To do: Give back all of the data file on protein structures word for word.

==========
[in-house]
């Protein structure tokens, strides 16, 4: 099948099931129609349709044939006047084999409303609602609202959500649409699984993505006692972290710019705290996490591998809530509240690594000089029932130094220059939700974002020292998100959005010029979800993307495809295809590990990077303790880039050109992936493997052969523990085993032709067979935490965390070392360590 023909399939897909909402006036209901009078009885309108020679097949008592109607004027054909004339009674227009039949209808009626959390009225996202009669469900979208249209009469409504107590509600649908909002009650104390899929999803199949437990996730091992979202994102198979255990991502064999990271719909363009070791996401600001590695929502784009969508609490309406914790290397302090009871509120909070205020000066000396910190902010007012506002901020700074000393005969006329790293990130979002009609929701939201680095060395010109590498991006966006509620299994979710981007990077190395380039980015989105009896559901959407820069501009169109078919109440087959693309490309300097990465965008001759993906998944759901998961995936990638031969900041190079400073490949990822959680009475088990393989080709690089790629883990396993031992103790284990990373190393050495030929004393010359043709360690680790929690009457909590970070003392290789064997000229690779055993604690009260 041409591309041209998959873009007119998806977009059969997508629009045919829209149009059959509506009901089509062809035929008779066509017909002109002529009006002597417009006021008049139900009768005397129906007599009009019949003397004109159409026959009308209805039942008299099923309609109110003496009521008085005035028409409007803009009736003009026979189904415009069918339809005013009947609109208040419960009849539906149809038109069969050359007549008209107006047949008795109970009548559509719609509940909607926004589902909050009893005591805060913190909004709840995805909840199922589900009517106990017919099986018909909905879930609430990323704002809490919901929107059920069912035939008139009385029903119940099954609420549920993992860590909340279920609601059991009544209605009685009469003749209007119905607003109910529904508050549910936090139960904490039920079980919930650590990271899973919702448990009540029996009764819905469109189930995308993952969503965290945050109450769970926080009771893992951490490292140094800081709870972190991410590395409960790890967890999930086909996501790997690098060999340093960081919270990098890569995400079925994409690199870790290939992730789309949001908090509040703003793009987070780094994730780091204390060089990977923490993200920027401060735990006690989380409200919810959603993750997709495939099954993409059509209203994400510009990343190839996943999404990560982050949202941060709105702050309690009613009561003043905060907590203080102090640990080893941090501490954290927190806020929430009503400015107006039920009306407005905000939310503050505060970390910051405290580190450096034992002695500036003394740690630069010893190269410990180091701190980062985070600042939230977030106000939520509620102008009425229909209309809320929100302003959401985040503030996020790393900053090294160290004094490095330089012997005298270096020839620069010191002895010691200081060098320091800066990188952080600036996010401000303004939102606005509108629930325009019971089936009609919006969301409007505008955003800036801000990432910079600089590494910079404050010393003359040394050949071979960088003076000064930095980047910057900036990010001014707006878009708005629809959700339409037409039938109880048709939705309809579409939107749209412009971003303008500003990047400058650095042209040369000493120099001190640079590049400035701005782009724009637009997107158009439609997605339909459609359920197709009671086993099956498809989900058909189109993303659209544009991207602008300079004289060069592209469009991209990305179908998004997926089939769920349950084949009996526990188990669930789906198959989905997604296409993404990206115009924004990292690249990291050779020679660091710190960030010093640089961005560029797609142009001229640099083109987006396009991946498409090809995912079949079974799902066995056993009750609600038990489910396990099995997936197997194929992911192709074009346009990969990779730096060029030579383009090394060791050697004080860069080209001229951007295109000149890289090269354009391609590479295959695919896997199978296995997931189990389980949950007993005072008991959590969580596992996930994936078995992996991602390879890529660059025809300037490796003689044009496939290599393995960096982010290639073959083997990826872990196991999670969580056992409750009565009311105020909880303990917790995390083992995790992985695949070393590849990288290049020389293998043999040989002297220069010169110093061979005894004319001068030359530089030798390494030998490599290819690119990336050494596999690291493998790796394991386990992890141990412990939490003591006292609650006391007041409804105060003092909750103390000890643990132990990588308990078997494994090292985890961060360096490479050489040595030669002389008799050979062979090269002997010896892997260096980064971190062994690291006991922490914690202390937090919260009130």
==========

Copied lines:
[in-house]
């Protein structure tokens, strides 16, 4: 099948099931129609349709044939006047084999409303609602609202959500649409699984993505006692972290710019705290996490591998809530509240690594000089029932130094220059939700974002020292998100959005010029979800993307495809295809590990990077303790880039050109992936493997052969523990085993032709067979935490965390070392360590 023909399939897909909402006036209901009078009885309108020679097949008592109607004027054909004339009674227009039949209808009626959390009225996202009669469900979208249209009469409504107590509600649908909002009650104390899929999803199949437990996730091992979202994102198979255990991502064999990271719909363009070791996401600001590695929502784009969508609490309406914790290397302090009871509120909070205020000066000396910190902010007012506002901020700074000393005969006329790293990130979002009609929701939201680095060395010109590498991006966006509620299994979710981007990077190395380039980015989105009896559901959407820069501009169109078919109440087959693309490309300097990465965008001759993906998944759901998961995936990638031969900041190079400073490949990822959680009475088990393989080709690089790629883990396993031992103790284990990373190393050495030929004393010359043709360690680790929690009457909590970070003392290789064997000229690779055993604690009260 041409591309041209998959873009007119998806977009059969997508629009045919829209149009059959509506009901089509062809035929008779066509017909002109002529009006002597417009006021008049139900009768005397129906007599009009019949003397004109159409026959009308209805039942008299099923309609109110003496009521008085005035028409409007803009009736003009026979189904415009069918339809005013009947609109208040419960009849539906149809038109069969050359007549008209107006047949008795109970009548559509719609509940909607926004589902909050009893005591805060913190909004709840995805909840199922589900009517106990017919099986018909909905879930609430990323704002809490919901929107059920069912035939008139009385029903119940099954609420549920993992860590909340279920609601059991009544209605009685009469003749209007119905607003109910529904508050549910936090139960904490039920079980919930650590990271899973919702448990009540029996009764819905469109189930995308993952969503965290945050109450769970926080009771893992951490490292140094800081709870972190991410590395409960790890967890999930086909996501790997690098060999340093960081919270990098890569995400079925994409690199870790290939992730789309949001908090509040703003793009987070780094994730780091204390060089990977923490993200920027401060735990006690989380409200919810959603993750997709495939099954993409059509209203994400510009990343190839996943999404990560982050949202941060709105702050309690009613009561003043905060907590203080102090640990080893941090501490954290927190806020929430009503400015107006039920009306407005905000939310503050505060970390910051405290580190450096034992002695500036003394740690630069010893190269410990180091701190980062985070600042939230977030106000939520509620102008009425229909209309809320929100302003959401985040503030996020790393900053090294160290004094490095330089012997005298270096020839620069010191002895010691200081060098320091800066990188952080600036996010401000303004939102606005509108629930325009019971089936009609919006969301409007505008955003800036801000990432910079600089590494910079404050010393003359040394050949071979960088003076000064930095980047910057900036990010001014707006878009708005629809959700339409037409039938109880048709939705309809579409939107749209412009971003303008500003990047400058650095042209040369000493120099001190640079590049400035701005782009724009637009997107158009439609997605339909459609359920197709009671086993099956498809989900058909189109993303659209544009991207602008300079004289060069592209469009991209990305179908998004997926089939769920349950084949009996526990188990669930789906198959989905997604296409993404990206115009924004990292690249990291050779020679660091710190960030010093640089961005560029797609142009001229640099083109987006396009991946498409090809995912079949079974799902066995056993009750609600038990489910396990099995997936197997194929992911192709074009346009990969990779730096060029030579383009090394060791050697004080860069080209001229951007295109000149890289090269354009391609590479295959695919896997199978296995997931189990389980949950007993005072008991959590969580596992996930994936078995992996991602390879890529660059025809300037490796003689044009496939290599393995960096982010290639073959083997990826872990196991999670969580056992409750009565009311105020909880303990917790995390083992995790992985695949070393590849990288290049020389293998043999040989002297220069010169110093061979005894004319001068030359530089030798390494030998490599290819690119990336050494596999690291493998790796394991386990992890141990412990939490003591006292609650006391007041409804105060003092909750103390000890643990132990990588308990078997494994090292985890961060360096490479050489040595030669002389008799050979062979090269002997010896892997260096980064971190062994690291006991922490914690202390937090919260009130």